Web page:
“The township does not have the money to fund every program at the level we’d like to,” Parisi told the Chronicle in an April 11 phone interview. “It’s as simple as that. If the library wants more money, that means less money for police, less money for fire, less money for recreation. I understand the frustration, but it’s a real simple math equation — we only have so much money to go around.”

Parisi added that the township is already cutting 15 positions in order to help offset the $4.5 million deficit it faces. And as for the pay raises, the mayor stressed that all wage increases this year were based on contractual obligations — no special raises were made.

Plus, Council President Victor Cirilo pointed out, the administration has evaluated the library’s audited financial statements and plans to meet with Cubie to discuss what additional monetary management strategies can be implemented after discovering that the library has an average of $196,000 in unexpended appropriations at the end of each year.

Not every council member agrees with the decision not to provide additional library funding; Councilman Joe Krakoviak said he thinks the town has gone too far in allowing the library’s funding to be reduced by so much through the years. He hopes to help remedy the current financial situation by proposing reallocations of at least $117,000 at an upcoming council meeting, though his previous reallocation ideas were rejected by the council majority during the March 12 budget hearings.

Still, Krakoviak — who said he has put his name into consideration for the newly created position of library liaison — hopes his colleagues will realize the library deserves to be supported.

“Why isn’t our library a bigger priority for the council?” Krakoviak said in an April 11 email to the Chronicle. “The library needs additional funding just to keep its head above water.”

The library employees on the picket line were well aware of the effect the funding reductions have had on the WOPL. Donna Sharpe, a senior clerk and shop steward, told the Chronicle that the library has seen a 31-percent staff reduction in recent years plus a 40-percent reduction in the budget for books and audiovisual materials. Overall, Sharpe said the WOPL is funded at $466,000 below the average for other Essex County libraries.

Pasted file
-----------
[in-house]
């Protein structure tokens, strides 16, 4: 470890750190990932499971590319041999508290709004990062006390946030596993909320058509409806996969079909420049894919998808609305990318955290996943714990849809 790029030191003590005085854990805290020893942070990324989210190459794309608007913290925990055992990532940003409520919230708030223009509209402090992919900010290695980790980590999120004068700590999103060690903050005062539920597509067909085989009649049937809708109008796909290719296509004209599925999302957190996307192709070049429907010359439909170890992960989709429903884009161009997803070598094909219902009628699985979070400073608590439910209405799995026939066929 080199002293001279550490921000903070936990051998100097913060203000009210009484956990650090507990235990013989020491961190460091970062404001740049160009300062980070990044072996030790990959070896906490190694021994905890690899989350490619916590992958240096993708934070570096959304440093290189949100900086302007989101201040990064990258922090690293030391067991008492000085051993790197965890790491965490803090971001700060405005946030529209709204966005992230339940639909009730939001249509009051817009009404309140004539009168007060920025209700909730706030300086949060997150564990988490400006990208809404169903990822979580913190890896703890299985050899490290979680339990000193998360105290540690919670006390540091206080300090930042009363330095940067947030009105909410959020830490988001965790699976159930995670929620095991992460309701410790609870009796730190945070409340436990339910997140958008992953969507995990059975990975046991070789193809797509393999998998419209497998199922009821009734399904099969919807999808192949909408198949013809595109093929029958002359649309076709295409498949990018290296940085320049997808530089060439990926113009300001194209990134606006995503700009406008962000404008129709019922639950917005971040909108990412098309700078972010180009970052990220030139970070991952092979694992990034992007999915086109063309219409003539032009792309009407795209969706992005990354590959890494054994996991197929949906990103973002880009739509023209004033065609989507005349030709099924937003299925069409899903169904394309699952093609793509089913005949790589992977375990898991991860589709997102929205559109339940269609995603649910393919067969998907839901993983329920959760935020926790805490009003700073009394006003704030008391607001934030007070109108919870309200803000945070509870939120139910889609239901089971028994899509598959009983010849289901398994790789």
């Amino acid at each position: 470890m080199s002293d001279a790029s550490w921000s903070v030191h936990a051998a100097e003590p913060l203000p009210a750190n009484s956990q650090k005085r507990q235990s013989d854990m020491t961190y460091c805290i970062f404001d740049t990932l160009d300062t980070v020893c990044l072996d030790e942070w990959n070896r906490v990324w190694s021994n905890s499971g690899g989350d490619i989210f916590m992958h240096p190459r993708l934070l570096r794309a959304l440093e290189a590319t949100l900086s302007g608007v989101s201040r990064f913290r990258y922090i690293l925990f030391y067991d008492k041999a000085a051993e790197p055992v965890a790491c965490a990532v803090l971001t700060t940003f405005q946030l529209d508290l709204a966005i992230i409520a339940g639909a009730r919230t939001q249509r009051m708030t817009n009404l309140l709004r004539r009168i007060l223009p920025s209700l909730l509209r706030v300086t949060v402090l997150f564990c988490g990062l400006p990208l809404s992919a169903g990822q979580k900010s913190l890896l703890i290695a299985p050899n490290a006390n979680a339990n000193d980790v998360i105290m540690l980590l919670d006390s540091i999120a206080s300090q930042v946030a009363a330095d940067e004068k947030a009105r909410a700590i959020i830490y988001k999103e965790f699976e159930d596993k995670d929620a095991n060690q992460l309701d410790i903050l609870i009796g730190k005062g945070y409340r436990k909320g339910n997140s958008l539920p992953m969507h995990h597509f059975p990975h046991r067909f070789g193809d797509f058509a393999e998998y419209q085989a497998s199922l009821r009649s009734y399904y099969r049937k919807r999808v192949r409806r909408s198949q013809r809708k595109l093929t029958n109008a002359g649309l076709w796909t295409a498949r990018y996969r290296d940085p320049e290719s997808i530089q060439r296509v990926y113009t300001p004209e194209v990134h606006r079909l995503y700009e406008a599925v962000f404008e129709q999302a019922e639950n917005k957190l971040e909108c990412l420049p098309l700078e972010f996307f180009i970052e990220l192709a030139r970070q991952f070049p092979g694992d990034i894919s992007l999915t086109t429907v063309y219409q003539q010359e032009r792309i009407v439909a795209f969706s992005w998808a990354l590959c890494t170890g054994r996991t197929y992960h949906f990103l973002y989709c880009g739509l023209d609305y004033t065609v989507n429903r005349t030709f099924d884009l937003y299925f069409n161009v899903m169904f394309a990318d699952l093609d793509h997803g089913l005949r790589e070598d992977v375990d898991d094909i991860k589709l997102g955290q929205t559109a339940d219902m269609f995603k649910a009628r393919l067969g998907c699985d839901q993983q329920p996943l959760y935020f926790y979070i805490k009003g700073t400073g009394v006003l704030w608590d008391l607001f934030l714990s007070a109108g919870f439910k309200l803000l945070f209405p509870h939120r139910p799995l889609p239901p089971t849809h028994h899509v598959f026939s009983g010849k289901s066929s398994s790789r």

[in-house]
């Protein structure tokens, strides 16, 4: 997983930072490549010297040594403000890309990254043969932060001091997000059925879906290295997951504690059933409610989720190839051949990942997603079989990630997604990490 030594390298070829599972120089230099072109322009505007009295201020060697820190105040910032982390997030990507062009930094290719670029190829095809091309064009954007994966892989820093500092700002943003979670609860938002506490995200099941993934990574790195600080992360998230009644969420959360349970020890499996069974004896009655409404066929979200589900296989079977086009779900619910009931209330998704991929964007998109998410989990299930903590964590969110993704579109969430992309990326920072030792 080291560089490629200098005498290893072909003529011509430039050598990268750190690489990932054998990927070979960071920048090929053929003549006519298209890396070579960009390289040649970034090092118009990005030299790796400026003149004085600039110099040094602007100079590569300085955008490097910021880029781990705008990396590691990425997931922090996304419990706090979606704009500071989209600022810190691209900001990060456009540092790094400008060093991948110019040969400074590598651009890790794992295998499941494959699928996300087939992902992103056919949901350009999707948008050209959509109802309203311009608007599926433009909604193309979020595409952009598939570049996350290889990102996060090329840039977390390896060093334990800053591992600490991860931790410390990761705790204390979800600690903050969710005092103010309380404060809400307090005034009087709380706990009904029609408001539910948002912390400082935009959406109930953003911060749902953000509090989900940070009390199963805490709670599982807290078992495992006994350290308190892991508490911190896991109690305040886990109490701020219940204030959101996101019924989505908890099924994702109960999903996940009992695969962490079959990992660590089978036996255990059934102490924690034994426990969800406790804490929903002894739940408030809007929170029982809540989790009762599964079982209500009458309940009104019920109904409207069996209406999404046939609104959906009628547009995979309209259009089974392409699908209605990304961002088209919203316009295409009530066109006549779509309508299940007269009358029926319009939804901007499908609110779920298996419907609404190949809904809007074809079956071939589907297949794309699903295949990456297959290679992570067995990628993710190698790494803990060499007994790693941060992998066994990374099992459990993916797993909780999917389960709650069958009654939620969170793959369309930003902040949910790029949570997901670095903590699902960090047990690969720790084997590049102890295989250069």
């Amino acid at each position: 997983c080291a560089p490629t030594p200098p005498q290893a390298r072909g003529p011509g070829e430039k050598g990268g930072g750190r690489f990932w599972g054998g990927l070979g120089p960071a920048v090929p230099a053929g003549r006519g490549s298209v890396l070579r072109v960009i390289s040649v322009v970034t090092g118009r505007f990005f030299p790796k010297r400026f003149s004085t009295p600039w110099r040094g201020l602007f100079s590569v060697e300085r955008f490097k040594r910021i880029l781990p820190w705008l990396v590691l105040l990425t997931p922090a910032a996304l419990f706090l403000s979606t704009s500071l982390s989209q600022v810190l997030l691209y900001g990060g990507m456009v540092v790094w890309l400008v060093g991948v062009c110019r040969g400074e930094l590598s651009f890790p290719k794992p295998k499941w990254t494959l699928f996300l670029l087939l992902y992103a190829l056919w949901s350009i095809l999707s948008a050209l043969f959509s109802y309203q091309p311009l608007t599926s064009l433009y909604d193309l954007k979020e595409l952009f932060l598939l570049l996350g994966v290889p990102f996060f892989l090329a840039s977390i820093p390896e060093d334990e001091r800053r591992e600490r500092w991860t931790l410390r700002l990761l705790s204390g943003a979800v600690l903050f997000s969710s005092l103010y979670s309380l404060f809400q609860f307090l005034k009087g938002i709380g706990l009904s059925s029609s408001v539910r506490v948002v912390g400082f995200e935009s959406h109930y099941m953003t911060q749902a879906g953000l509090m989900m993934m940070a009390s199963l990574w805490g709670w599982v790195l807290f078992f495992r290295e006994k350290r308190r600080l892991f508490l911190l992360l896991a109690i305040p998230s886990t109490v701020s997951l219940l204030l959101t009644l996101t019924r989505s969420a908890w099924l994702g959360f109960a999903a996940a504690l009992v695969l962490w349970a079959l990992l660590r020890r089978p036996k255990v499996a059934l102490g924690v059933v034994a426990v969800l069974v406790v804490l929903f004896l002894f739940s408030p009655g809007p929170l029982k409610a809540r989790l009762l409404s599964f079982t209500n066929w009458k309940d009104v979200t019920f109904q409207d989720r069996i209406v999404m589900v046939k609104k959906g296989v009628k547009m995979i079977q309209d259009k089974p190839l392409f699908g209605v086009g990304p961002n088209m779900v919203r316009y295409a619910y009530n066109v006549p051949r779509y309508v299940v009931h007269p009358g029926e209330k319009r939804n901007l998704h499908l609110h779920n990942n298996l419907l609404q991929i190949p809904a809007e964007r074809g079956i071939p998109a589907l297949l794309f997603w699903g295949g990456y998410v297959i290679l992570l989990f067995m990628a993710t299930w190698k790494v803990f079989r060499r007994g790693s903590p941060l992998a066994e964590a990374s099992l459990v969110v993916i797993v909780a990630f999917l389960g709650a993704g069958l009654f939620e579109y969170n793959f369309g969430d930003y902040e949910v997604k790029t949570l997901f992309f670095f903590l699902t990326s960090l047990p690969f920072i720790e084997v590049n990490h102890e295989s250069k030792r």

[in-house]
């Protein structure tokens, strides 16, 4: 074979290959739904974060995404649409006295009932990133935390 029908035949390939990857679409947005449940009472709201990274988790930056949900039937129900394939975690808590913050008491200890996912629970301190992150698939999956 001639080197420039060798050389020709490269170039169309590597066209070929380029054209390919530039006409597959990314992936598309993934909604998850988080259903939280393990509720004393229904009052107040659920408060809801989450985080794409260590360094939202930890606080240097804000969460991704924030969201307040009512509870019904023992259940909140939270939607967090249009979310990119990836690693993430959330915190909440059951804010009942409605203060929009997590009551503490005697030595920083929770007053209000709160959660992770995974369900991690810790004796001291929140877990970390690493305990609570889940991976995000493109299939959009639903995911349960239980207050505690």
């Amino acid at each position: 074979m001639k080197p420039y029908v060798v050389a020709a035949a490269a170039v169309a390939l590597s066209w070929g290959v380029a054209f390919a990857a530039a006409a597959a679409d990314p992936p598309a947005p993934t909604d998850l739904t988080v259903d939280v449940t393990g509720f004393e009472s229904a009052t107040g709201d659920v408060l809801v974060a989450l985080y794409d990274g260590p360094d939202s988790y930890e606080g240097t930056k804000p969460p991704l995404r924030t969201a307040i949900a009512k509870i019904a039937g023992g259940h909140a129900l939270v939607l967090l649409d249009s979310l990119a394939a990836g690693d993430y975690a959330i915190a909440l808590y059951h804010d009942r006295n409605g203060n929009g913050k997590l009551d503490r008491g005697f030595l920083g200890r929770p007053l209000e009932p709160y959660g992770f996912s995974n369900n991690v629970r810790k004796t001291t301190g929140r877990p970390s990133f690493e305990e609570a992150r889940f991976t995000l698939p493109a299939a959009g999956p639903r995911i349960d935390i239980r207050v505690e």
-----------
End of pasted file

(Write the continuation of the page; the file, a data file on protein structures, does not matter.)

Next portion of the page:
Considering those statistics, Sharpe said it is clear why additional funding is so urgent.

“It’s been tough,” Sharpe said as vehicles continued to honk their horns nearby. “The staff is stretched really thin, and everybody’s working really hard. But we need the support.”

And the employees are the not the only ones concerned about the library’s plight. Sophia Raines, a West Orange High School student, said she takes advantage of the library’s resources and programs all the time. Plus, she has found it’s a great way to meet friends and feel part of the community.

When she heard that the WOPL might not receive the funding it needs, she knew that she had to do something. So she wrote an article to be published in the school newspaper and urged her friends to become involved with the cause. And through picketing, she said she hopes the township administration and council will see just how important the library is to residents and do something to help it.

“The fact that they might reduce hours and cut staff is just crazy,” Raines told the Chronicle while proudly displaying her sign, that read “The Library Matters.” “This is a very crucial part of knowledge and information and access to a community regardless of income.

“It’s baffling to me,” she continued. “I just can’t fathom it.”

Photos by Sean Quinn